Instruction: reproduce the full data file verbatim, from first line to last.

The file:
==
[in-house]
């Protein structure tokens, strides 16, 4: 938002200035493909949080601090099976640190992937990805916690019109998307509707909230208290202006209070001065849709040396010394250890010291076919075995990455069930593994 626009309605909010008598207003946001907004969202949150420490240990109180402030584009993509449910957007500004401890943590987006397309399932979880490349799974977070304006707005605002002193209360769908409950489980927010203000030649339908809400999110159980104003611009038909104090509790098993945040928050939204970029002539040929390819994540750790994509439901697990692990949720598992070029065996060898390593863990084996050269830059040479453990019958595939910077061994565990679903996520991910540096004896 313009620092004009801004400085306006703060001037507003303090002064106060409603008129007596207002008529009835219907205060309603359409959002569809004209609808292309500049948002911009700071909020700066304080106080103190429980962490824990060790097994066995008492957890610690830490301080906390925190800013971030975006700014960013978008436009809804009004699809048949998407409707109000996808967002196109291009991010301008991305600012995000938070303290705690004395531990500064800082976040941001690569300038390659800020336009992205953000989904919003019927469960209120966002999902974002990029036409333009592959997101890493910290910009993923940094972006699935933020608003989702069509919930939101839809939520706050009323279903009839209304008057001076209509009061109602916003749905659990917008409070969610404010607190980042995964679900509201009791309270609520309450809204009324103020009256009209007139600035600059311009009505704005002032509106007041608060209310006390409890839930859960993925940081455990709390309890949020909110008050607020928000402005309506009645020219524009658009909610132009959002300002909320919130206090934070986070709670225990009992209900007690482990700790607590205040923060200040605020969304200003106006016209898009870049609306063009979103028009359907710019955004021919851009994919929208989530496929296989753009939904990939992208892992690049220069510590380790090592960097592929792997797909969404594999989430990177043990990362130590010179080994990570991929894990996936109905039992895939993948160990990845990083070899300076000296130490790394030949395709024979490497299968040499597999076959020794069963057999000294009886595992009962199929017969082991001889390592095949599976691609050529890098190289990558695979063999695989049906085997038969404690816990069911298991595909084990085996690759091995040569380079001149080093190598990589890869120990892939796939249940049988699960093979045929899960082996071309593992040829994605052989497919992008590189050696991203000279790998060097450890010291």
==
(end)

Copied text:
[in-house]
């Protein structure tokens, strides 16, 4: 938002200035493909949080601090099976640190992937990805916690019109998307509707909230208290202006209070001065849709040396010394250890010291076919075995990455069930593994 626009309605909010008598207003946001907004969202949150420490240990109180402030584009993509449910957007500004401890943590987006397309399932979880490349799974977070304006707005605002002193209360769908409950489980927010203000030649339908809400999110159980104003611009038909104090509790098993945040928050939204970029002539040929390819994540750790994509439901697990692990949720598992070029065996060898390593863990084996050269830059040479453990019958595939910077061994565990679903996520991910540096004896 313009620092004009801004400085306006703060001037507003303090002064106060409603008129007596207002008529009835219907205060309603359409959002569809004209609808292309500049948002911009700071909020700066304080106080103190429980962490824990060790097994066995008492957890610690830490301080906390925190800013971030975006700014960013978008436009809804009004699809048949998407409707109000996808967002196109291009991010301008991305600012995000938070303290705690004395531990500064800082976040941001690569300038390659800020336009992205953000989904919003019927469960209120966002999902974002990029036409333009592959997101890493910290910009993923940094972006699935933020608003989702069509919930939101839809939520706050009323279903009839209304008057001076209509009061109602916003749905659990917008409070969610404010607190980042995964679900509201009791309270609520309450809204009324103020009256009209007139600035600059311009009505704005002032509106007041608060209310006390409890839930859960993925940081455990709390309890949020909110008050607020928000402005309506009645020219524009658009909610132009959002300002909320919130206090934070986070709670225990009992209900007690482990700790607590205040923060200040605020969304200003106006016209898009870049609306063009979103028009359907710019955004021919851009994919929208989530496929296989753009939904990939992208892992690049220069510590380790090592960097592929792997797909969404594999989430990177043990990362130590010179080994990570991929894990996936109905039992895939993948160990990845990083070899300076000296130490790394030949395709024979490497299968040499597999076959020794069963057999000294009886595992009962199929017969082991001889390592095949599976691609050529890098190289990558695979063999695989049906085997038969404690816990069911298991595909084990085996690759091995040569380079001149080093190598990589890869120990892939796939249940049988699960093979045929899960082996071309593992040829994605052989497919992008590189050696991203000279790998060097450890010291």